"She understands that education is about lifelong learning," Rutten wrote. "She is most skilled at building and maintaining healthy relationships with students and their parents. She models taking risks and explicitly teaches strategies for students to persevere in their learning. I would rank her among the best teachers I have ever worked with."

He added that Gallant led Professional Learning Communities (PLCs) around effective literacy instruction and a new school-wide intervention model from 2003-2006; she became an ENVoY Classroom Demonstration Teacher in 2016 and has since demonstrated her non-verbal behavior management skills masterfully for over 80 area teachers; she recently volunteered to serve on the building renovation committee

"Students are at the heart of all Mandy does for Wadena-Deer Creek," Rutten wrote.

Former school board member Jil Fiemeyer wrote in her recommendation letter that Gallant is the epitome of a gifted and caring teacher that instills a love for learning and promotes the

development of positive characteristics in the young people.

"She is always optimistic, encouraging and has a genuine and personal interest in seeing students succeed and her warm smile is evidence that she loves teaching. It's obvious that Mrs. Gallant touches the hearts of the students she meets as student's faces light up when they see and visit with her."

Gallant went above and beyond her teaching duties when she helped Fiemeyer during her daughter's diagnosis of leukemia and even became a founding member of Princess Warrior Foundation, a 501c3 organization created in Jane's honor after she passed.

"Mrs. Gallant is an amazing teacher and woman, both inside and outside of the physical walls of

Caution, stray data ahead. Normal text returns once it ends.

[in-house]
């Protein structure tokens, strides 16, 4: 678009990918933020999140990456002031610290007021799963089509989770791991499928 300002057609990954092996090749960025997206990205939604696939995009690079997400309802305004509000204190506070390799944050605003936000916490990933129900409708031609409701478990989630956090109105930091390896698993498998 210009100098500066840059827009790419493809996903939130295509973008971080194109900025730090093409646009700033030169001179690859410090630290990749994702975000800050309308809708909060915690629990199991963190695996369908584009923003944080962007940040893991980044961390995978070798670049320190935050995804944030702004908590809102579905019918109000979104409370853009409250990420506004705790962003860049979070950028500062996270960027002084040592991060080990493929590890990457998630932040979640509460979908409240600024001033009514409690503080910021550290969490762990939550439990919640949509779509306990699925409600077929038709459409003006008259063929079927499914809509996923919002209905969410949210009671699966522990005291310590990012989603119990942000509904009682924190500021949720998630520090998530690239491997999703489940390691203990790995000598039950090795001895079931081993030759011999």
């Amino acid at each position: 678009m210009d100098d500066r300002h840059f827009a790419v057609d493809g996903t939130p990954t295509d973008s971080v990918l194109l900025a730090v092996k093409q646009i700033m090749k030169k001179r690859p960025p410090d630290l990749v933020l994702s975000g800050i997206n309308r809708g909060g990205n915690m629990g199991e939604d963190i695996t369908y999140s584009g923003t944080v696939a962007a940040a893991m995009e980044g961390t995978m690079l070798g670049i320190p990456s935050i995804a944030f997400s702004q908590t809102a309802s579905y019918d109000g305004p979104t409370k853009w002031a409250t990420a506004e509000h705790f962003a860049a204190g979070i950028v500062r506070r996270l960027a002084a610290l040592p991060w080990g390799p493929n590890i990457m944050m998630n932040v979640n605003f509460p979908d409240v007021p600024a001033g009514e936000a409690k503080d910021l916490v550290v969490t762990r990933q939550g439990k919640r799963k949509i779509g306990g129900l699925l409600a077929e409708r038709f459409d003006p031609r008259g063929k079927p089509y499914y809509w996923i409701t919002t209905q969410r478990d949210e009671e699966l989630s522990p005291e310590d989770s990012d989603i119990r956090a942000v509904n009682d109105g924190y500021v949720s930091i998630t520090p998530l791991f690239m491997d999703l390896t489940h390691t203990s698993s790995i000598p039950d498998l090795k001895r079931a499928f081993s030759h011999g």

the classroom," Fiemeyer wrote. "Mrs. Gallant is an example of what all of our kindergarten kids deserve and she is very deserving of the Teacher of the Year honors."

Superintendent Lee Westrum also recommended Gallant for the honor saying that in his six years as a superintendent he has never heard a negative word about Mrs. Gallant.

"She is a very positive person, and she brings that positivity with her every day to her classroom, making school rewarding and fun for her students," Westrum wrote.

School board member Kent Schmidt is the one that originally nominated Mrs. Gallant for the honor. He noted that she is an excellent teacher, a passionate leader and "an extremely invaluable community member and volunteer."

About the program

This year's program will name the 55th Minnesota Teacher of the Year, celebrating the tradition of excellence in teaching in Minnesota. Candidates include pre-kindergarten through twelfth-grade and Adult Basic Education teachers, from public or private schools.

The 2019 Minnesota Teacher of the Year will be announced Sunday, May 5, at the Saint Paul RiverCentre. Over the coming weeks, a 25-member panel of community leaders will name a group of semi finalists and finalists. The 168 nominees came from a list of original 350-400 nominees. Many of those chose not to send in a portfolio of their work, which was necessary to be a part of the the process.

Organized and underwritten by Education Minnesota, the Minnesota Teacher of the Year program receives support from Education Minnesota ESI, Educators Lifetime Solutions, EFS Advisors, Harvard Club of Minnesota Foundation, McDonald's Restaurants of Minnesota, SMART Technologies and United Educators Credit Union.